Children exposed to air pollution over a long period of time have a higher risk of developing insulin resistance, a precursor to diabetes, according to a press release from a team of researchers in Germany.
The team, which published a study in the journal Diabetologica, says that while previous studies have found links between air pollution exposure and conditions like heart disease and atherosclerosis, the studies of links between air pollution and diabetes have been less consistent. In this study, the researchers collected blood samples from 397 10 year-old children, and estimated their exposures to air pollution by analyzing car emissions, population density, and land use in the areas where they lived. They found that the children with greater exposure to air pollution had statistically significantly higher insulin levels than the children living in lower-pollution areas, the press release says.
"There is some evidence that air pollution is associated with lower birthweight and growth restrictions ... which are known risk factors for type 2 diabetes," says co-author Joachim Heinrich in the statement. "Thus, one may speculate that lower birthweight is an intermediate step or 'phenotype' between air pollution and insulin resistance. However, we found no evidence to suggest that this may be true in our cohort of children, all of whom had birthweights above 2.5kg."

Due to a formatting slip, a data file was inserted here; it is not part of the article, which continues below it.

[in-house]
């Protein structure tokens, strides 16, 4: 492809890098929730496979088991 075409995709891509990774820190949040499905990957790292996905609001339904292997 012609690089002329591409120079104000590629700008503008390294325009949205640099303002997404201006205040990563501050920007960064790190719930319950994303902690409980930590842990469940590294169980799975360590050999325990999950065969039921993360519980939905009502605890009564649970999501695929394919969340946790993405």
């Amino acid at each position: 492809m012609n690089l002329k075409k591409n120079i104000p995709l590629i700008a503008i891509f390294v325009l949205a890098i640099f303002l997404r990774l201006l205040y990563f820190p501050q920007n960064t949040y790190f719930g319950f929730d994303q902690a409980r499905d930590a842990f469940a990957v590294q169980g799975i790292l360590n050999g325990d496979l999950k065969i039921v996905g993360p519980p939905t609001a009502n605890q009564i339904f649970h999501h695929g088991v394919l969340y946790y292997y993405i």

The researchers plan to continue following up with the children in the study, and are looking for ways to study how their findings might translate to adults. "The results of this study support the notion that the development of diabetes in adults might have its origin in early life including environmental exposures," Heinrich adds.